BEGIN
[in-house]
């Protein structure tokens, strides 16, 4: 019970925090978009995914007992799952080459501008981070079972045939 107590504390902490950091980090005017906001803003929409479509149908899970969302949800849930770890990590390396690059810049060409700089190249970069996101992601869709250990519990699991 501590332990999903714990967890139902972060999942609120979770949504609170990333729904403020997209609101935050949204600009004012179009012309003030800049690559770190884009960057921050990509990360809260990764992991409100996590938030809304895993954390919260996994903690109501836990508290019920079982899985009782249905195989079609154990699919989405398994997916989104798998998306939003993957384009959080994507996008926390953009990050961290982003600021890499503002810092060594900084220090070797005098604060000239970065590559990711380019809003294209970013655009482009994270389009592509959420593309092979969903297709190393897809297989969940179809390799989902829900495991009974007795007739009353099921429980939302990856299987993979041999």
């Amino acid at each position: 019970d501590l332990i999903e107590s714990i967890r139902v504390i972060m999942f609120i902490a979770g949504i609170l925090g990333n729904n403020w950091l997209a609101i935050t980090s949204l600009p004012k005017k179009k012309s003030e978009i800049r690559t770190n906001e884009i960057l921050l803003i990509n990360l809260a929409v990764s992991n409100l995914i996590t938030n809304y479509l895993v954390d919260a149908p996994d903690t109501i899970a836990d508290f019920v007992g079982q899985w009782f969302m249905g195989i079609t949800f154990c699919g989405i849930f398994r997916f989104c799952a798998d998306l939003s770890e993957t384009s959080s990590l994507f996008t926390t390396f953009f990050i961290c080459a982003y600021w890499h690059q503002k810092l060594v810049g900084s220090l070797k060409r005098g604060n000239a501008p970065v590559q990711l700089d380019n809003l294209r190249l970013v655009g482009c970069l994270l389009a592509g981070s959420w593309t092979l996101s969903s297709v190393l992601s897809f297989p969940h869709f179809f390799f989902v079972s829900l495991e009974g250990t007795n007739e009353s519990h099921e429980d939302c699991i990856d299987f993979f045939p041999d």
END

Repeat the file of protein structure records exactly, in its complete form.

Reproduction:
[in-house]
């Protein structure tokens, strides 16, 4: 019970925090978009995914007992799952080459501008981070079972045939 107590504390902490950091980090005017906001803003929409479509149908899970969302949800849930770890990590390396690059810049060409700089190249970069996101992601869709250990519990699991 501590332990999903714990967890139902972060999942609120979770949504609170990333729904403020997209609101935050949204600009004012179009012309003030800049690559770190884009960057921050990509990360809260990764992991409100996590938030809304895993954390919260996994903690109501836990508290019920079982899985009782249905195989079609154990699919989405398994997916989104798998998306939003993957384009959080994507996008926390953009990050961290982003600021890499503002810092060594900084220090070797005098604060000239970065590559990711380019809003294209970013655009482009994270389009592509959420593309092979969903297709190393897809297989969940179809390799989902829900495991009974007795007739009353099921429980939302990856299987993979041999």
């Amino acid at each position: 019970d501590l332990i999903e107590s714990i967890r139902v504390i972060m999942f609120i902490a979770g949504i609170l925090g990333n729904n403020w950091l997209a609101i935050t980090s949204l600009p004012k005017k179009k012309s003030e978009i800049r690559t770190n906001e884009i960057l921050l803003i990509n990360l809260a929409v990764s992991n409100l995914i996590t938030n809304y479509l895993v954390d919260a149908p996994d903690t109501i899970a836990d508290f019920v007992g079982q899985w009782f969302m249905g195989i079609t949800f154990c699919g989405i849930f398994r997916f989104c799952a798998d998306l939003s770890e993957t384009s959080s990590l994507f996008t926390t390396f953009f990050i961290c080459a982003y600021w890499h690059q503002k810092l060594v810049g900084s220090l070797k060409r005098g604060n000239a501008p970065v590559q990711l700089d380019n809003l294209r190249l970013v655009g482009c970069l994270l389009a592509g981070s959420w593309t092979l996101s969903s297709v190393l992601s897809f297989p969940h869709f179809f390799f989902v079972s829900l495991e009974g250990t007795n007739e009353s519990h099921e429980d939302c699991i990856d299987f993979f045939p041999d």